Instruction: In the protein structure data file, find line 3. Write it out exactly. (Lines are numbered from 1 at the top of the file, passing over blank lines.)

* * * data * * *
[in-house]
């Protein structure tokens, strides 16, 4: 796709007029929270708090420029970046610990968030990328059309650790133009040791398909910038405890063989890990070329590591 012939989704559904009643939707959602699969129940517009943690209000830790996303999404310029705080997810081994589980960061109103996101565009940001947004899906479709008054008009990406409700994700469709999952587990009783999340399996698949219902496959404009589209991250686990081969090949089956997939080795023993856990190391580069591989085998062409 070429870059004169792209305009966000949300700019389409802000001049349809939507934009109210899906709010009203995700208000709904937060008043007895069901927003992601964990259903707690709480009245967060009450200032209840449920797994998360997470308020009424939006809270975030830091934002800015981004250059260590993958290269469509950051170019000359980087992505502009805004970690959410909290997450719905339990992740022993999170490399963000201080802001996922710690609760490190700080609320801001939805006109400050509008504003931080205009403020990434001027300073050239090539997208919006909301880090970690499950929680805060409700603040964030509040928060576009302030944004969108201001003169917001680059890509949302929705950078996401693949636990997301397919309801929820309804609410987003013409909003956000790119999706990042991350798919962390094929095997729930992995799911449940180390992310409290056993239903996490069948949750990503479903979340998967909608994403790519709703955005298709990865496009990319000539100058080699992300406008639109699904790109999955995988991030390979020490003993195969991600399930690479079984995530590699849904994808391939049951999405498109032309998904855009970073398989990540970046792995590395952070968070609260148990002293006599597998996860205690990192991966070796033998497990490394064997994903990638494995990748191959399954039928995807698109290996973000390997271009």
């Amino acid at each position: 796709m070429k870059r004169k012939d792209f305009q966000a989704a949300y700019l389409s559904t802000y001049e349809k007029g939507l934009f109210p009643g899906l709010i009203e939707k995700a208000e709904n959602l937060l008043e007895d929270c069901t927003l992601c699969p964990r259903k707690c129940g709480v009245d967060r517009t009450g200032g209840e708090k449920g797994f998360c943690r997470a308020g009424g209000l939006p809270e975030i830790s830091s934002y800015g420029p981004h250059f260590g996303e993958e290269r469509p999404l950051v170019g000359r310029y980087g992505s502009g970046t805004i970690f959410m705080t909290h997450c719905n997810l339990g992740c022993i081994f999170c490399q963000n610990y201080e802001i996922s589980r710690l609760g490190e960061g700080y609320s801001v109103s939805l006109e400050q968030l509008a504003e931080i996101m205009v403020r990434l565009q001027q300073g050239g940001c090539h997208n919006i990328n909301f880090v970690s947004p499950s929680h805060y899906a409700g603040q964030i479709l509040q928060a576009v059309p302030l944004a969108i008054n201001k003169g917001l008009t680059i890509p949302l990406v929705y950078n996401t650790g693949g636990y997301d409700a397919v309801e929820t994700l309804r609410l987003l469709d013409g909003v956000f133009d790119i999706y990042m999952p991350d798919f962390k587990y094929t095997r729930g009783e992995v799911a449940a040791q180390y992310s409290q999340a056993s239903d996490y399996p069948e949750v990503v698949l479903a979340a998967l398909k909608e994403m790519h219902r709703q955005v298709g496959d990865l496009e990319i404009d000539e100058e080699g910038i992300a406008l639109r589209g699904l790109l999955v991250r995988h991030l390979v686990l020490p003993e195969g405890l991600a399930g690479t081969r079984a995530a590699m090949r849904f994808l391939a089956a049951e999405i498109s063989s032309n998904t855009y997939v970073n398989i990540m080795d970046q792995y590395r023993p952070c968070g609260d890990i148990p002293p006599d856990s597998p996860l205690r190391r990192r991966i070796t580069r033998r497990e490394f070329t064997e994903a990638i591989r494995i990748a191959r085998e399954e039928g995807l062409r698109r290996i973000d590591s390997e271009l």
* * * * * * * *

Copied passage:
């Amino acid at each position: 796709m070429k870059r004169k012939d792209f305009q966000a989704a949300y700019l389409s559904t802000y001049e349809k007029g939507l934009f109210p009643g899906l709010i009203e939707k995700a208000e709904n959602l937060l008043e007895d929270c069901t927003l992601c699969p964990r259903k707690c129940g709480v009245d967060r517009t009450g200032g209840e708090k449920g797994f998360c943690r997470a308020g009424g209000l939006p809270e975030i830790s830091s934002y800015g420029p981004h250059f260590g996303e993958e290269r469509p999404l950051v170019g000359r310029y980087g992505s502009g970046t805004i970690f959410m705080t909290h997450c719905n997810l339990g992740c022993i081994f999170c490399q963000n610990y201080e802001i996922s589980r710690l609760g490190e960061g700080y609320s801001v109103s939805l006109e400050q968030l509008a504003e931080i996101m205009v403020r990434l565009q001027q300073g050239g940001c090539h997208n919006i990328n909301f880090v970690s947004p499950s929680h805060y899906a409700g603040q964030i479709l509040q928060a576009v059309p302030l944004a969108i008054n201001k003169g917001l008009t680059i890509p949302l990406v929705y950078n996401t650790g693949g636990y997301d409700a397919v309801e929820t994700l309804r609410l987003l469709d013409g909003v956000f133009d790119i999706y990042m999952p991350d798919f962390k587990y094929t095997r729930g009783e992995v799911a449940a040791q180390y992310s409290q999340a056993s239903d996490y399996p069948e949750v990503v698949l479903a979340a998967l398909k909608e994403m790519h219902r709703q955005v298709g496959d990865l496009e990319i404009d000539e100058e080699g910038i992300a406008l639109r589209g699904l790109l999955v991250r995988h991030l390979v686990l020490p003993e195969g405890l991600a399930g690479t081969r079984a995530a590699m090949r849904f994808l391939a089956a049951e999405i498109s063989s032309n998904t855009y997939v970073n398989i990540m080795d970046q792995y590395r023993p952070c968070g609260d890990i148990p002293p006599d856990s597998p996860l205690r190391r990192r991966i070796t580069r033998r497990e490394f070329t064997e994903a990638i591989r494995i990748a191959r085998e399954e039928g995807l062409r698109r290996i973000d590591s390997e271009l």